Lawmaker wants small biz to get more DHS work

The Homeland Security Department needs to do more to award contracts to small and midsize technology and information technology firms, the House Homeland Security Committee’s chairman said today.

Small businesses are more flexible than large contractors and can react more quickly to change, said Rep. Bennie Thompson (D-Miss.) at a Nov. 15 breakfast hosted by Crowell and Moring.

“We have a serious problem with the notion [in DHS] that only big people are smart, that only big companies are smart, and therefore procurement standards are geared so that only big people can meet that threshold,” Thompson told the audience, which consisted mostly of small-business executives.

It is important to make big companies form strategic alliances with small and midsize companies so the companies can be heard before DHS awards large contracts, he added.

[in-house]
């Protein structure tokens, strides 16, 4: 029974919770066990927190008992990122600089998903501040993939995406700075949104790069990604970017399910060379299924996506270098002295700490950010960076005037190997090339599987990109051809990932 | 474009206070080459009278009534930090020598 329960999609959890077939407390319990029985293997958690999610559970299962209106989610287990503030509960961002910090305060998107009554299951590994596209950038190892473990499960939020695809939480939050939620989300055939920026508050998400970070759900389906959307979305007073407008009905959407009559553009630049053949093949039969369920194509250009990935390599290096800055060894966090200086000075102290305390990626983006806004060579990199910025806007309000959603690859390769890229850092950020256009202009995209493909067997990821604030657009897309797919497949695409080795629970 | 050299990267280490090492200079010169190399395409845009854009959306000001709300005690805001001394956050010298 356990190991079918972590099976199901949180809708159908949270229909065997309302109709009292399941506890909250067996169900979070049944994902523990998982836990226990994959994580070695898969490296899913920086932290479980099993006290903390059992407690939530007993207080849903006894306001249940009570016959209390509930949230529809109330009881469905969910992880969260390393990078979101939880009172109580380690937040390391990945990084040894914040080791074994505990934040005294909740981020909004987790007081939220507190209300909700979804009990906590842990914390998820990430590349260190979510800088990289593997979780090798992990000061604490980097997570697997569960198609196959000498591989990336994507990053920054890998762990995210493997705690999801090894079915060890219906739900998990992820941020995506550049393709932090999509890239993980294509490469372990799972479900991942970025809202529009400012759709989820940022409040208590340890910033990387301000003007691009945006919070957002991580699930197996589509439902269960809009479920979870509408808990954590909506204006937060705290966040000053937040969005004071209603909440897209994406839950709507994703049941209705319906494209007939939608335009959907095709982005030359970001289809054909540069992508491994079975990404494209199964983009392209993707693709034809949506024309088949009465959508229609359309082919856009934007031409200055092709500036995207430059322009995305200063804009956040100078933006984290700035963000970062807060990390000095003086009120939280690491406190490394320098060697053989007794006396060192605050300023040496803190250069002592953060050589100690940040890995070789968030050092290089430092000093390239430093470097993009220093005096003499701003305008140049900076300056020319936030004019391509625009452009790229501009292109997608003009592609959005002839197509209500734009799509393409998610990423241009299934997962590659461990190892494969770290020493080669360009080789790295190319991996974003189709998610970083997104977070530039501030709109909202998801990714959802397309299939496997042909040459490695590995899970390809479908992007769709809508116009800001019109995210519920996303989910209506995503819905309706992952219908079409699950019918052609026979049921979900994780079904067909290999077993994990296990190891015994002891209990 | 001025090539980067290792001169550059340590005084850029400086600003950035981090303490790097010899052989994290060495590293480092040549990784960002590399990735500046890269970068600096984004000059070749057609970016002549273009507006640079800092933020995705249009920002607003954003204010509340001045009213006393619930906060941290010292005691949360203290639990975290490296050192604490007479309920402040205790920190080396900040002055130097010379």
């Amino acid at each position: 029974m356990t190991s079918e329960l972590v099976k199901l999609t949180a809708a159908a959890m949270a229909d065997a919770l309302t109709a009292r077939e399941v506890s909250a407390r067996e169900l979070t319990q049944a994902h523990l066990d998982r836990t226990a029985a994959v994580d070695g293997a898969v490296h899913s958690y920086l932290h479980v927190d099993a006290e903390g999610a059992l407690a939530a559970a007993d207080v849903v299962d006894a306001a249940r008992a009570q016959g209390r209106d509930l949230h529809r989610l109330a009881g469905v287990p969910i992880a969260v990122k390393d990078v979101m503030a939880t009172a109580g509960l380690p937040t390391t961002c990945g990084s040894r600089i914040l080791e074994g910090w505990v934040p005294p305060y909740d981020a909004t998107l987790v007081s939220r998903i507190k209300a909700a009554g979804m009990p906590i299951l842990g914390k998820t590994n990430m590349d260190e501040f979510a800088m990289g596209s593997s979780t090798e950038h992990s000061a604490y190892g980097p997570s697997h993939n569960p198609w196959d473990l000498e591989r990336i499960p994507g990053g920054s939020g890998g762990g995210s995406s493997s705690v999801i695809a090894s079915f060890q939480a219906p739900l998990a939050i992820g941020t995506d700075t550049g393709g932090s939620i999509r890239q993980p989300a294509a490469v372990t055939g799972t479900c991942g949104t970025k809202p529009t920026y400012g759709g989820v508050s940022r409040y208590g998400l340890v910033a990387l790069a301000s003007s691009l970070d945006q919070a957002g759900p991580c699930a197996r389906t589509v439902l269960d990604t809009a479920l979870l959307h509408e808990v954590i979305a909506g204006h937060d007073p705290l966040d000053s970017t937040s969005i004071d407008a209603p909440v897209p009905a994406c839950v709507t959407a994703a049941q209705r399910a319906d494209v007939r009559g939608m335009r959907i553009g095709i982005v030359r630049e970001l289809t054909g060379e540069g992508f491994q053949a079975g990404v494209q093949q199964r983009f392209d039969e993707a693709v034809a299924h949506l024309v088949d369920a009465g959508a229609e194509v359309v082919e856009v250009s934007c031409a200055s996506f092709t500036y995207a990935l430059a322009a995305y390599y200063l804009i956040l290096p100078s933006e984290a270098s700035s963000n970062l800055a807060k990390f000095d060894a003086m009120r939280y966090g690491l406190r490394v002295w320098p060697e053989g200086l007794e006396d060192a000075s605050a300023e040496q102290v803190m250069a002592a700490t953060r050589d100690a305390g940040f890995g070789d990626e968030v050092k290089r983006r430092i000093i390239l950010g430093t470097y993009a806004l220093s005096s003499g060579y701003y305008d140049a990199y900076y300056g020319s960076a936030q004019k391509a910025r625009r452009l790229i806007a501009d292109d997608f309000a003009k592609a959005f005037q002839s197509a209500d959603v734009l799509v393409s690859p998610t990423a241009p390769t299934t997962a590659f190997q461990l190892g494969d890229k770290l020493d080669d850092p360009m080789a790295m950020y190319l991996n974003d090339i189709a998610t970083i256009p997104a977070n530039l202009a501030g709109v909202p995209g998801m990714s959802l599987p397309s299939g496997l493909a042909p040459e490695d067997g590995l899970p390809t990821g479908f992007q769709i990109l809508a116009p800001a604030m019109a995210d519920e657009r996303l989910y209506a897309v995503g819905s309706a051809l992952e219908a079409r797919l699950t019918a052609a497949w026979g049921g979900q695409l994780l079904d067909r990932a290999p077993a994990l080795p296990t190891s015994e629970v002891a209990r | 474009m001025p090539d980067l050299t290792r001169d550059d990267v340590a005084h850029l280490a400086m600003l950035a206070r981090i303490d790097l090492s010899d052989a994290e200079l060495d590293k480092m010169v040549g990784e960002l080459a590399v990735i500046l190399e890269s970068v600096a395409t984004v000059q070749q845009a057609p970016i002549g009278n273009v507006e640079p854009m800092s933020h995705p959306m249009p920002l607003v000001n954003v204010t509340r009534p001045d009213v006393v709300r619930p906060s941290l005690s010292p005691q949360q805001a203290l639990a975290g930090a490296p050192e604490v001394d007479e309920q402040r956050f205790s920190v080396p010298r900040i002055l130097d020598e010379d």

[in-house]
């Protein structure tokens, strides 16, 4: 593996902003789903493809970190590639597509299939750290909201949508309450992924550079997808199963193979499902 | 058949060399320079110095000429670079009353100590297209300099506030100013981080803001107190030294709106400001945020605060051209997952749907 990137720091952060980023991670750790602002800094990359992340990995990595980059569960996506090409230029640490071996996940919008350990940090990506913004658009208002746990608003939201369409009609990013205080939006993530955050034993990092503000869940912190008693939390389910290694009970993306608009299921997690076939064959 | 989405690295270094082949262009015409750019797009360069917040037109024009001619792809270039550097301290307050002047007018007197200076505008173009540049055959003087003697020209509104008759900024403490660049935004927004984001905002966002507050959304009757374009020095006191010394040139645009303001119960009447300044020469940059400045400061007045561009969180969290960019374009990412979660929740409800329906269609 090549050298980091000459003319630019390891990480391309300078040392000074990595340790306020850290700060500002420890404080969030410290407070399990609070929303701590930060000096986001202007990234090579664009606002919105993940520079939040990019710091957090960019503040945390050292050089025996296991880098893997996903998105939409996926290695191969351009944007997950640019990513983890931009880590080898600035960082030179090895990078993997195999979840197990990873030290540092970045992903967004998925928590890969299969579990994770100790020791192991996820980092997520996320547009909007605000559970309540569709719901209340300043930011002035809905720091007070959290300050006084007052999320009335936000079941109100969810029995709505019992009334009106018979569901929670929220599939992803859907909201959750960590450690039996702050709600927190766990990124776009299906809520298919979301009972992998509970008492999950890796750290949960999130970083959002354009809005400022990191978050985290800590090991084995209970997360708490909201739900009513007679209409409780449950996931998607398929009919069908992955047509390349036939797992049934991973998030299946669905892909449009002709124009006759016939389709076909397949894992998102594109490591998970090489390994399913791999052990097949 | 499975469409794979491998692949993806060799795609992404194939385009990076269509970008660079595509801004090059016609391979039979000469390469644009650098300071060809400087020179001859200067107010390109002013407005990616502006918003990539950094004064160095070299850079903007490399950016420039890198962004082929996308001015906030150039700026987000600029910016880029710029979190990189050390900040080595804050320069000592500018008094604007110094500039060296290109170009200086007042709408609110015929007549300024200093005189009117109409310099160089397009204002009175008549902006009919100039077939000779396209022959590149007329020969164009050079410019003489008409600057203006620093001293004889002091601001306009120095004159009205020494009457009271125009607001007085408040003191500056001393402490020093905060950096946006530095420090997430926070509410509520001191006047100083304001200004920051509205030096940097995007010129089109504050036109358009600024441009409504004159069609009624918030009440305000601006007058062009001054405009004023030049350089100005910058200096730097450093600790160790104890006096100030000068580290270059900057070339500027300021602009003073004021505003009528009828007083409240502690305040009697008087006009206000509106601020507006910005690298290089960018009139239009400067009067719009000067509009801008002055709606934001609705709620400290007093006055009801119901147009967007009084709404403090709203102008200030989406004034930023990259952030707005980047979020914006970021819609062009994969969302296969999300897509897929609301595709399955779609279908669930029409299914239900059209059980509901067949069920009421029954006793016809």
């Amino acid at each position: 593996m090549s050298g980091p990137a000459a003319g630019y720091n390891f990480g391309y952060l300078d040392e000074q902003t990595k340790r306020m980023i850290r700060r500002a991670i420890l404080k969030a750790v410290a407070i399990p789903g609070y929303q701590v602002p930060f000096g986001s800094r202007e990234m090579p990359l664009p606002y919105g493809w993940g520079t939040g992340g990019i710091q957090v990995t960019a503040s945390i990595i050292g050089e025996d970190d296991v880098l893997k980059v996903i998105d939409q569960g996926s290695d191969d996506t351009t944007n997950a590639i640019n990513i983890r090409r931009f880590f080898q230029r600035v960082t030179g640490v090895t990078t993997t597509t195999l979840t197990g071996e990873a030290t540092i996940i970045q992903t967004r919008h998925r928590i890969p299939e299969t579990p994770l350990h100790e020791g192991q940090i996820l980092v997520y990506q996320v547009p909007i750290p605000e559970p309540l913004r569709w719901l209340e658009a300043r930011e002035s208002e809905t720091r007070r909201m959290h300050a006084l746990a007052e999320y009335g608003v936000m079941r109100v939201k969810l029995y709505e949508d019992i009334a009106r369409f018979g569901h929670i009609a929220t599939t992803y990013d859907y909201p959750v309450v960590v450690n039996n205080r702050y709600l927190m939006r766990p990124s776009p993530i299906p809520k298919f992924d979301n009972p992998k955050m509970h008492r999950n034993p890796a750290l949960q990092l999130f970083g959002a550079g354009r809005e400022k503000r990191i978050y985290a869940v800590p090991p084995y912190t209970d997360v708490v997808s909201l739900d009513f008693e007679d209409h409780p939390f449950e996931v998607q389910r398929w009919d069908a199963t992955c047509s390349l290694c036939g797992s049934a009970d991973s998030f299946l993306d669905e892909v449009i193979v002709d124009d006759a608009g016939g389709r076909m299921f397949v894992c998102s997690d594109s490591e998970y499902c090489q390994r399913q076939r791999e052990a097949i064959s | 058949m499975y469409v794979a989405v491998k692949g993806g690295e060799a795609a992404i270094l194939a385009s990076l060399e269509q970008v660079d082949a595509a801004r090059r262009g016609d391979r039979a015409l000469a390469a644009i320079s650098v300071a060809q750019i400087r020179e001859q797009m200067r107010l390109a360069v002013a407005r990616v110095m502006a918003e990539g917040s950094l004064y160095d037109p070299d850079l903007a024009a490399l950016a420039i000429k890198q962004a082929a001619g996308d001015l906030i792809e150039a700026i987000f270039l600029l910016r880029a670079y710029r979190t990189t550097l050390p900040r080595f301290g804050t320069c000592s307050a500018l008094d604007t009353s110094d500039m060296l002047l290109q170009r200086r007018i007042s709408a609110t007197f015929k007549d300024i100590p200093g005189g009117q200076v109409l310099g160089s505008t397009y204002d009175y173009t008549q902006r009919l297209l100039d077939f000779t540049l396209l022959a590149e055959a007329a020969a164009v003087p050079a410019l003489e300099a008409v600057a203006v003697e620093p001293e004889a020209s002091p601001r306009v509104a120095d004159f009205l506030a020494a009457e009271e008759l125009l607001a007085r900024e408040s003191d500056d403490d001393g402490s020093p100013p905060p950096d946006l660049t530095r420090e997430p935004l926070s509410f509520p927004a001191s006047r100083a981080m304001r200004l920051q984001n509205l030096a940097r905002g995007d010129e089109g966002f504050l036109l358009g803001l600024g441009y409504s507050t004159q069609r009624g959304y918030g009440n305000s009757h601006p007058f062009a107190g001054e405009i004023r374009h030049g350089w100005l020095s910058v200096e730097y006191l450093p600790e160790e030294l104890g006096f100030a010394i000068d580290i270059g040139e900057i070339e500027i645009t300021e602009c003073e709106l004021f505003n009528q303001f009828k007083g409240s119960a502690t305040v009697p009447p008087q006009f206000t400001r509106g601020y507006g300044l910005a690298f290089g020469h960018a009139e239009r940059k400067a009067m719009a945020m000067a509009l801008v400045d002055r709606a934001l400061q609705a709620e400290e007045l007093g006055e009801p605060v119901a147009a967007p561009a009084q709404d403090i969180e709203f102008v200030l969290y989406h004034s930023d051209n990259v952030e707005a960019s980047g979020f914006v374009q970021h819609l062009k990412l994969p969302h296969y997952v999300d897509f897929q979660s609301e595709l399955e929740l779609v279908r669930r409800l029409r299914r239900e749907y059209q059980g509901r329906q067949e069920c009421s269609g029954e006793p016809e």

“You are going to walk in hand-in-hand.” That is the climate we are trying to create, Thompson told the crowd.

He alluded to delays in DHS’ Transportation Worker Identification Credential as evidence of large contractors’ inability to move quickly. DHS has wasted about $400 million on projects that didn’t work because the technology large contractors used failed, and small companies have said that they could have completed the projects with commercial technology, he said.

“We are still buying dinosaurs when some of you know of new ideas to accomplish what we need to accomplish at a far cheaper rate. So that is why we are trying to change the thinking,” Thompson said.

About the Author

Ben Bain is a reporter for Federal Computer Week.

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